I decided to drive up to the beach opposite the airport. A small dirt road takes you along the shore and past the camping ground. It is a very good area for Arctic tern, waders and Arctic skua. When i passed the pebble beach i caught a glimpse of something white with 4 legs….Arctic fox!

I quickly drove a bit further guessing the fox would be following the shoreline and indeed i could see it coming towards me. It was not alone! There were in fact 2 foxes. One still in its winter outfit, the other molding into the summer suit! I stayed with them for a while. They did not come too close but i was still able to get some images of the 2 foxes, playing and running around! What a nice encounter! Hopefully i will have some more opportunities later on in the week. The weather is a bit poor. rather cloudy and a spot of rain but it should improve during the week, so i have been told.

Spring has come rather late to Svalbard. hence why there are fewer resident birds. Yes there are Purple sandpipers, plenty of Snow buntings but the number of ,for example, King eiders and Arctic terns is still rather low. No small flowers erupting from the Tundra either! If one thinks of going to Svalbard and come back with thousands of images: you will be disappointed. (i know one person that would be VERY disappointed! :-). You very much need to search for your birds. A totally different approach then for example Hungary.

Mid day i decided to return to the lively city of Longyearbyen to get myself a coffee, have a rest and write up how the day has developed so far! Later on this afternoon i will go back out again. I am also waiting for the weather to get a bit better. Oh by the way; i have also discovered the most northerly Thai restaurant in Europe! Might give it a go this week.

Arctic fox near Longyearbyen camping ground

Out again later in the afternoon. The weather is still unsettled and from time to time it rains a bit. Strangely the other side of the estuary is in full sunshine! I head for the pebble beach near the camping. This is the same place where i photographed the 2 Arctic foxes this morning. It seems that more birds are starting to arrive from the south. Far more Terns, Kittiwakes and Purple sandpipers. The light isn’t great to photograph birds on or near the water, so i turn my attention to 2 Arctic skua’s, who have decided to raid the terns from time to time. I notice that the success of their air raids is quite low. The birds are easy to approach and i am able to take some nice images but soon they fly off again, harassing the Arctic terns.

Arctic skua

Tomorrow the other group will be arriving from their boat trip around Svalbard. I will meet up with them over breakfast and decide the plan of action and what we should concentrate on together with their tour leader. After all: i have now a bit more  insight in the wildlife situation in and near Longyearbyen.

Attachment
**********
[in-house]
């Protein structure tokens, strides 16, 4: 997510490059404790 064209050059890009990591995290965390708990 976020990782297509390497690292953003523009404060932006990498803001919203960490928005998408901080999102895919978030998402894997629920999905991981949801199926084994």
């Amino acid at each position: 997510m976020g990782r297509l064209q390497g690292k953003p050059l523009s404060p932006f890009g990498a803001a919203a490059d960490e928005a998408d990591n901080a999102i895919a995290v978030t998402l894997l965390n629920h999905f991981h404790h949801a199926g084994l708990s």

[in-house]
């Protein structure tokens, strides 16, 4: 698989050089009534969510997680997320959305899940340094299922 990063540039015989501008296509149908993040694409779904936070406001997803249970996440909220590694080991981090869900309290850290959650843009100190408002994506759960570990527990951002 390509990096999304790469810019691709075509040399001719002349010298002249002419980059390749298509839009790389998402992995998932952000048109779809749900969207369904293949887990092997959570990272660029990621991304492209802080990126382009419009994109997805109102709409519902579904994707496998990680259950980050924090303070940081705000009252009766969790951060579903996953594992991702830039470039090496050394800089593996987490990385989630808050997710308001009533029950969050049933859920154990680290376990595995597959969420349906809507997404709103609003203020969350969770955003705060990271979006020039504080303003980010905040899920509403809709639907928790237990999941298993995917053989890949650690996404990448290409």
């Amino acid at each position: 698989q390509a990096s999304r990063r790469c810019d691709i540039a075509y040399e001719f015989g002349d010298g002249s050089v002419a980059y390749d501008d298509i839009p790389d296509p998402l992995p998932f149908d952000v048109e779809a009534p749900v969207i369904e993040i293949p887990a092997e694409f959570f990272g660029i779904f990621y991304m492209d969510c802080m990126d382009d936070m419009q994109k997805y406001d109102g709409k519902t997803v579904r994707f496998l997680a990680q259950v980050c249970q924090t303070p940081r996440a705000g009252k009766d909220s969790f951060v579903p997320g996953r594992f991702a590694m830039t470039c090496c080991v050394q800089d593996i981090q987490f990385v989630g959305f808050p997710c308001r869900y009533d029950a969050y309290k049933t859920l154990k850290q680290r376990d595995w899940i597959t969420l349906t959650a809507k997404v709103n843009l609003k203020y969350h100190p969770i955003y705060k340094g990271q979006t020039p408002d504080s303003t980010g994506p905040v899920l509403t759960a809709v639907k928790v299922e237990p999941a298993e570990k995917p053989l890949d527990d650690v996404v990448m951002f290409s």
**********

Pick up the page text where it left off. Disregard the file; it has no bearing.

I drive off to the small lake north of the village and there is a bit more action going on. Red throated diver have appeared, as well as Teal and much to my surprise a Tufted duck. I take some images but again the light is not what it should be and i decide to head back to the hotel for a cup of coffee and a rest.

As i look outside, the weather is still dull, so i have decided to go for diner first  and have a late evening session. I might try the most northerly Thai restaurant in the world this evening!

My comfy room in Hotel Spitsbergen


Wednesday 1st of June

I tried the Thai yesterday evening. A meal quick to forget…dreadful! Went back to the hotel, had a shower and was in bed early. Was out and about around 05.00. Looked outside and it was still drizzling! i was getting a bit frustrated by the weather but decided to go out anyway. I went again to the Camping ground (aka Pebble beach) but all was very quiet. I then decided to go to the small pond where the couple of Red Throated divers were and when i arrived the birds were still there together with some King and Common eiders. The light was just too poor to take any images, so i decided to watch and not release the shutter to avoid many images that would end up to be deleted!

The Germans have landed! More human beings then Polar bears on Svalbard for one day!

After a little while i decided to move back to the Camping ground and finally a bit more action. The Barnacle geese were fighting with each other and i managed some nice flight shots of the Long tailed skua’s. The pair of Arctic foxes were no where to be seen unfortunately (i did see one late yesterday evening at the dog kennels). At sea i could see a massive cruise ship making its way to Longyearbyen. It will be a busy day in the village i guess!

The cruise ship had docked and more then 2000 Germans had flooded the village. For today there were more humans then Polar bears on the island! While i was filling the car with petrol i noticed a guy in a wheelchair, making his way ( i thought) to the village. Much to my surprise i met him again….6 kilometers further near the Red throated diver pond! I offered him a lift back. He told me he was working on the cruise ship and said i was the first one to offer him a lift back. I dropped him off near the local museum.

Still no sign of the Dutch ship Ortelius. With it would be coming the few other photographers on this tour. They would accompany me for the rest of the week. I headed back again to the pebble beach and, in the meantime, the light had become very nice. I also noticed far more Northern fulmars, including Blue phased ones. I positioned myself on the small beach and the birds came flying straight over me or low over the water. Great stuff! I also took some nice mages of flying Eider ducks. After a while my mobile phone went: Seraf van de Putten, the tour leader told me that they had arrived. I would meet up with them late this afternoon.

I went back to the hotel to download my images and write my morning diary. Looking outside i can see the sun still shining and beckoning me to come out and play! I guess that’s what i will be doing! Stay in touch. Later today the afternoon news!